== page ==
Monday, June 11, 2012

Mammalian Cell Culture - Dissolved Oxygen Control Strategy

Mammalian cells require oxygen to live and to grow. If you simply inoculated a bioreactor filled with media, the cells would fall to the bottom of the tank, suck all the dissolved oxygen (dO2) out of the media and subsequently die.

Because dissolved oxygen impacts cell growth and viability, a dissolved oxygen strategy is required. Overall, the dO2 control objective can be summarized as
Don't let the dO2 of the culture drop below 5% air saturation.
To achieve a dissolved oxygen between 20 and 60% air saturation, we use a combination of sparging, agitation and media ingredients.

dO<sub>2</sub> control cell culture

Sparging Air/Oxygen

If you decided to oxygenate the cell culture by blowing air or oxygen into the bioreactor (at the bottom since gases tend to bubble to the top), this would be better but not enough as the cells still sit at the bottom of the bioreactor.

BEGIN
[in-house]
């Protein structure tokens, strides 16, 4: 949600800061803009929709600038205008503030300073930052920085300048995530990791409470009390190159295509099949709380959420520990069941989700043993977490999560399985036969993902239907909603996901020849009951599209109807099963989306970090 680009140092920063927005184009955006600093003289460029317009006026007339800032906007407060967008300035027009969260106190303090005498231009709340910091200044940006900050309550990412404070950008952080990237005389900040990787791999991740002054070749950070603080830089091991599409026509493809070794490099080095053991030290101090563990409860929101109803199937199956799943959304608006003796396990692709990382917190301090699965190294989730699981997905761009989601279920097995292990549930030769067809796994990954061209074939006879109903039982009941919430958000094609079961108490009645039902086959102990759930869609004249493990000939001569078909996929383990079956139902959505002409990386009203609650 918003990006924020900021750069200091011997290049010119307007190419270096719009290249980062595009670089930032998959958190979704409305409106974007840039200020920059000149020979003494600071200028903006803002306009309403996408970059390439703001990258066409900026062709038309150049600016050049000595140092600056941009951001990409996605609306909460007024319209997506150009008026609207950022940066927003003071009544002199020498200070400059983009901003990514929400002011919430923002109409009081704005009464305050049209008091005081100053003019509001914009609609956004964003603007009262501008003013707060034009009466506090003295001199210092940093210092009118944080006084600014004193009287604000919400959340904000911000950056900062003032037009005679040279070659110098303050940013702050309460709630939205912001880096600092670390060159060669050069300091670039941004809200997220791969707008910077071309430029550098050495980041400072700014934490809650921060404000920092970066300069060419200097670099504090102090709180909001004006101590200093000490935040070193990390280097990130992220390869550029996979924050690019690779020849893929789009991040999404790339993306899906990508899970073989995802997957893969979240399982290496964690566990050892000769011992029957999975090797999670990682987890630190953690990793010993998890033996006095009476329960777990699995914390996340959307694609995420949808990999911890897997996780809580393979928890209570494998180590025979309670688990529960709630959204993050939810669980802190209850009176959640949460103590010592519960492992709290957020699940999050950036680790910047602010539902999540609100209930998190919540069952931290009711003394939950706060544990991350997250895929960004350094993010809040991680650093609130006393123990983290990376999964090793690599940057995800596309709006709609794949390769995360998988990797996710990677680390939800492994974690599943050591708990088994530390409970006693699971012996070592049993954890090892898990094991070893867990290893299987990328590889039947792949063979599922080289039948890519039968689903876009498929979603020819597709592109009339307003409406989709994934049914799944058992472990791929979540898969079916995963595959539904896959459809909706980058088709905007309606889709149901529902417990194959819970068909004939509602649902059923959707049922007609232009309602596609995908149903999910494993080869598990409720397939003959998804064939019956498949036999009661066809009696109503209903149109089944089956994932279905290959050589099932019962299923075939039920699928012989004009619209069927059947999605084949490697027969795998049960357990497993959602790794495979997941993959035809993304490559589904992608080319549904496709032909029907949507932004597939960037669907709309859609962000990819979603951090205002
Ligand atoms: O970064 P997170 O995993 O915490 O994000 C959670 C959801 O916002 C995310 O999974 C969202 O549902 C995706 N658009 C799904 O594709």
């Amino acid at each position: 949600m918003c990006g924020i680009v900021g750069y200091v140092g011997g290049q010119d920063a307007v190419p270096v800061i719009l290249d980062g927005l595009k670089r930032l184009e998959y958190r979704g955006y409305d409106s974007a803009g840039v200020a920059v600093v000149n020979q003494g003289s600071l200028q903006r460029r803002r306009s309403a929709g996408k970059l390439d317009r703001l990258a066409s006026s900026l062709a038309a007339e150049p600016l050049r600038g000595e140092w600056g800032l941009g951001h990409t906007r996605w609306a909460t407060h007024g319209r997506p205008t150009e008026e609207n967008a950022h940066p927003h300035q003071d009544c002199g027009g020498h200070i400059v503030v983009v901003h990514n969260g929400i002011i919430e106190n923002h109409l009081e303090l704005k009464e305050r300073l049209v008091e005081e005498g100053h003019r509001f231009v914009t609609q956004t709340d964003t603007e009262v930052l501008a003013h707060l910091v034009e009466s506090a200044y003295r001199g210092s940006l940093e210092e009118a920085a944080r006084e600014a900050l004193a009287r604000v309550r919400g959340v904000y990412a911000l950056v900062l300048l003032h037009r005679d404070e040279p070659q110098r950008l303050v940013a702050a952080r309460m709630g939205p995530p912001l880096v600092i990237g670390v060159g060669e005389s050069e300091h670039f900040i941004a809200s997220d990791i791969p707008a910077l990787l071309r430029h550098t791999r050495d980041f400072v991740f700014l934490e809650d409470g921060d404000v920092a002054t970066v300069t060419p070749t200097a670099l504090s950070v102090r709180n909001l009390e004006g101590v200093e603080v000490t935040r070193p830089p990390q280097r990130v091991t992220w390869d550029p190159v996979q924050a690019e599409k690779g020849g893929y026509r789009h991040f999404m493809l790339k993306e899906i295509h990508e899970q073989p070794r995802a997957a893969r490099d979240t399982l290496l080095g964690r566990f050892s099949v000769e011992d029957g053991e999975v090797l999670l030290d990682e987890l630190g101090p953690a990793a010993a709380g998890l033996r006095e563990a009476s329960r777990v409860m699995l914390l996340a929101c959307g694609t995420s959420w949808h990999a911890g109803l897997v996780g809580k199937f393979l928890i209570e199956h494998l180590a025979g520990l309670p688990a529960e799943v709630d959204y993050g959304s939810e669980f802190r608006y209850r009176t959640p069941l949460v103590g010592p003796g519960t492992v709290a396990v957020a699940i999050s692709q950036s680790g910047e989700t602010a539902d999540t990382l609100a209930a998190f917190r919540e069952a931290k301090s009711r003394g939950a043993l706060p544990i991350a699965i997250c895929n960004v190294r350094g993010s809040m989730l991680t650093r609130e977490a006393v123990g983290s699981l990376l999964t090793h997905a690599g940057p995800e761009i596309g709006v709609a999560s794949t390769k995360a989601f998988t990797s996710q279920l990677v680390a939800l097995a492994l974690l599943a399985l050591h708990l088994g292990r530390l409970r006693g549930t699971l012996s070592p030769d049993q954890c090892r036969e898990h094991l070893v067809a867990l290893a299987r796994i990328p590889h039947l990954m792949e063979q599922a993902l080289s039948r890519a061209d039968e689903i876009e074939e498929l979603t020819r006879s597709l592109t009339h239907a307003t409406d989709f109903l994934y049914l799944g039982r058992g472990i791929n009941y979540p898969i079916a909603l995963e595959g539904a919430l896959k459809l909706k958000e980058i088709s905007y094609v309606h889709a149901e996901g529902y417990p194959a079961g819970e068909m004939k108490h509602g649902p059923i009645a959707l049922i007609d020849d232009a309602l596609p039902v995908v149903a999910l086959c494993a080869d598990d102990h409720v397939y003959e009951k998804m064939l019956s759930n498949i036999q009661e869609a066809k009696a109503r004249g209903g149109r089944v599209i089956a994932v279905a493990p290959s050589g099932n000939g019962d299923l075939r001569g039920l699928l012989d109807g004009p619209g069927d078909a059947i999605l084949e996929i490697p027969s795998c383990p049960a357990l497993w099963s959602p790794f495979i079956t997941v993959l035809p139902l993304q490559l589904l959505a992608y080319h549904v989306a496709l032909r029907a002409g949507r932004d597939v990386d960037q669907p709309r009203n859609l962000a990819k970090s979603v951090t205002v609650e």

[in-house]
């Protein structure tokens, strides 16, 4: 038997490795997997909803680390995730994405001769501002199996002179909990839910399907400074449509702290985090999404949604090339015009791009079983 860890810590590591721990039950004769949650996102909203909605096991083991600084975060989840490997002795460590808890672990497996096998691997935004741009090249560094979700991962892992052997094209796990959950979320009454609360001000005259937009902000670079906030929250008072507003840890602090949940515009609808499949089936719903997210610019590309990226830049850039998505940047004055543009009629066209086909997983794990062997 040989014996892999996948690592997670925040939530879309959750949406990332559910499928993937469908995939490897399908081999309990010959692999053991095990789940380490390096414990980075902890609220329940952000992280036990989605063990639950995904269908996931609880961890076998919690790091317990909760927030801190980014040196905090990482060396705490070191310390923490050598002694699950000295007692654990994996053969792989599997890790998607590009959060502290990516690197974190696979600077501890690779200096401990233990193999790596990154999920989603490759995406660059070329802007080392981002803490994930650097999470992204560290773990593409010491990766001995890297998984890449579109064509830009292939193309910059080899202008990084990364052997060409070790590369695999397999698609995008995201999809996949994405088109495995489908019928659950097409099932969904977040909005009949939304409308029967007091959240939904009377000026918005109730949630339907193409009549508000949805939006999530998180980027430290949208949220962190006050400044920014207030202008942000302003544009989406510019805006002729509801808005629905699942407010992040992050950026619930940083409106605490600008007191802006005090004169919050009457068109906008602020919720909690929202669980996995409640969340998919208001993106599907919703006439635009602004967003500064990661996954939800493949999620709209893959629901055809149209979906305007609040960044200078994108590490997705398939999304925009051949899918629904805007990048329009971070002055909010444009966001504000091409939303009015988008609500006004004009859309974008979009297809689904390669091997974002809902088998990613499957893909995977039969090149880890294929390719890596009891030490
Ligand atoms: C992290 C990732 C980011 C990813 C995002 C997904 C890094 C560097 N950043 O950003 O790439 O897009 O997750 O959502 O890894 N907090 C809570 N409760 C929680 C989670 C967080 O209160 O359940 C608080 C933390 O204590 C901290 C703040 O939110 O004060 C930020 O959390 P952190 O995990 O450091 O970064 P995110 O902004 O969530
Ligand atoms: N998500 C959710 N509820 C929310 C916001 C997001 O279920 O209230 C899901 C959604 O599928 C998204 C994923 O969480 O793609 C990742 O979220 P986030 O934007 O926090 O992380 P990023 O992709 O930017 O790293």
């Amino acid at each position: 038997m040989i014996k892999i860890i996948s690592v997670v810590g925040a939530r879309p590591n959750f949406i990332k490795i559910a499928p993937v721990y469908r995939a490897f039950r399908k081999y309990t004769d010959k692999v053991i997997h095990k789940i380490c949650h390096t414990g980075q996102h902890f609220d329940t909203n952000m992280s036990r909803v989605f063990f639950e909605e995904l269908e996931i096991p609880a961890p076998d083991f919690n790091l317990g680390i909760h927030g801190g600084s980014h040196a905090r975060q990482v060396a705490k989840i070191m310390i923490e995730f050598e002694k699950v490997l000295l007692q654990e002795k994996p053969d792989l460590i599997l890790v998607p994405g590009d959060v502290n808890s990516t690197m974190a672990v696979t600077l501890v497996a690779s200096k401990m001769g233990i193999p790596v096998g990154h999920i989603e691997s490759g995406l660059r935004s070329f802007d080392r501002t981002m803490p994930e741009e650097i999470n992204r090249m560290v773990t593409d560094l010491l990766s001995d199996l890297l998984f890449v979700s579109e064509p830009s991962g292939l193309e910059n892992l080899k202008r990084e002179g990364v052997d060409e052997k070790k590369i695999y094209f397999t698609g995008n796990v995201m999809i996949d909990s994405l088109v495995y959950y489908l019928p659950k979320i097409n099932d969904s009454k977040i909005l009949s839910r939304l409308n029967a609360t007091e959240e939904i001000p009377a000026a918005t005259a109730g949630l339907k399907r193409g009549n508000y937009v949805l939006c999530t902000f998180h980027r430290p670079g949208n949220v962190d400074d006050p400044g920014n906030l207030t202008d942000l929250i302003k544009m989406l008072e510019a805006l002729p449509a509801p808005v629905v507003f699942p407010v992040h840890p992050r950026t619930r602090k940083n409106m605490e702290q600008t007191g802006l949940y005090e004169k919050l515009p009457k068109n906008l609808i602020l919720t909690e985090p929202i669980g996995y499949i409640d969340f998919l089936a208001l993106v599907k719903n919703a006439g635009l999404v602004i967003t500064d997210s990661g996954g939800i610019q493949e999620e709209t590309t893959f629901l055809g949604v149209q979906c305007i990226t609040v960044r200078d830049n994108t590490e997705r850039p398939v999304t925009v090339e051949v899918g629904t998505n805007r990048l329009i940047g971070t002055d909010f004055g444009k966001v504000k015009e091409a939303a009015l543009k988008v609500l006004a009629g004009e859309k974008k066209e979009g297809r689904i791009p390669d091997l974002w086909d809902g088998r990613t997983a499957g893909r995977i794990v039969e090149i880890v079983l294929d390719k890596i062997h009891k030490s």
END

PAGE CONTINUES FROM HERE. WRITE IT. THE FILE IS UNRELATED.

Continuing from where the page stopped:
To get the cells off the bottom, an agitator spins with impellers pushing the fluid downward. The mixing dissipates the cells from the bottom of the bioreactor and suspends the cells in the media. The agitation also ensures that air, oxygen (as well as CO2 acid, carbonate alkali and media components) are evenly distributed throughout the cell culture.

The downward pumping impellers are to help impede the speed of air/oxygen bubbles to increase their residence time in the culture.

Shear Forces

Now that you've introduced air/oxygen to oxygenate the cell culture (in addition to the CO2 for pH control), you've added shear forces to which mammalian cells are not accustomed. Between agitation and bubbles, the greater shear force is with the bubbles.

To help the cells cope with shear forces, surfactant is added to the cell culture media.

How dO2 works in the real world

dO2 probes are calibrated when the bioreactor is filled with media. The final step of this calibration is to saturate the media with oxygen and span the probes to 95 or 100%. As the bioreactor awaits inoculation, the saturated media will lose oxygen naturally.

Once inoculated, however, the cells begin using dissolved oxygen and the dO2 of the cell culture drops. When it drops below setpoint, the dO2 controller will begin sparging air. When the maximum flow rate for air is unable to meet the oxygen demand, the air is supplemented with pure oxygen. The culture will peak begin to slow; as the culture slows, less oxygen is demanded and oxygen-supplementation is withdrawn.

Other reading:

No comments: